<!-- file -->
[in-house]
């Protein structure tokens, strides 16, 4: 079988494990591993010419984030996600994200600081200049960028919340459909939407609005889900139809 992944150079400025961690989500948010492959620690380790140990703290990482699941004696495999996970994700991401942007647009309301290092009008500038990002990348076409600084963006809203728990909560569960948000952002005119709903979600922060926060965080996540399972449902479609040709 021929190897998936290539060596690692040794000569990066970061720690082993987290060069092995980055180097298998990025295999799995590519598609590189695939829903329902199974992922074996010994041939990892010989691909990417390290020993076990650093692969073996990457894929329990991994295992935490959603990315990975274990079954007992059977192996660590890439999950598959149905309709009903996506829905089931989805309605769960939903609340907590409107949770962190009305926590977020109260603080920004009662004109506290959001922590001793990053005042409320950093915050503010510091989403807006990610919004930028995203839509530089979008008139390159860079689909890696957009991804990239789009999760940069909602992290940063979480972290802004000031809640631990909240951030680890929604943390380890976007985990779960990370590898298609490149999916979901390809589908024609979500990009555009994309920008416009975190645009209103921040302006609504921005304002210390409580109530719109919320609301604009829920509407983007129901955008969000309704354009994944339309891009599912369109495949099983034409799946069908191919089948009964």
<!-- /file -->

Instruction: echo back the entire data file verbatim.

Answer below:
[in-house]
């Protein structure tokens, strides 16, 4: 079988494990591993010419984030996600994200600081200049960028919340459909939407609005889900139809 992944150079400025961690989500948010492959620690380790140990703290990482699941004696495999996970994700991401942007647009309301290092009008500038990002990348076409600084963006809203728990909560569960948000952002005119709903979600922060926060965080996540399972449902479609040709 021929190897998936290539060596690692040794000569990066970061720690082993987290060069092995980055180097298998990025295999799995590519598609590189695939829903329902199974992922074996010994041939990892010989691909990417390290020993076990650093692969073996990457894929329990991994295992935490959603990315990975274990079954007992059977192996660590890439999950598959149905309709009903996506829905089931989805309605769960939903609340907590409107949770962190009305926590977020109260603080920004009662004109506290959001922590001793990053005042409320950093915050503010510091989403807006990610919004930028995203839509530089979008008139390159860079689909890696957009991804990239789009999760940069909602992290940063979480972290802004000031809640631990909240951030680890929604943390380890976007985990779960990370590898298609490149999916979901390809589908024609979500990009555009994309920008416009975190645009209103921040302006609504921005304002210390409580109530719109919320609301604009829920509407983007129901955008969000309704354009994944339309891009599912369109495949099983034409799946069908191919089948009964």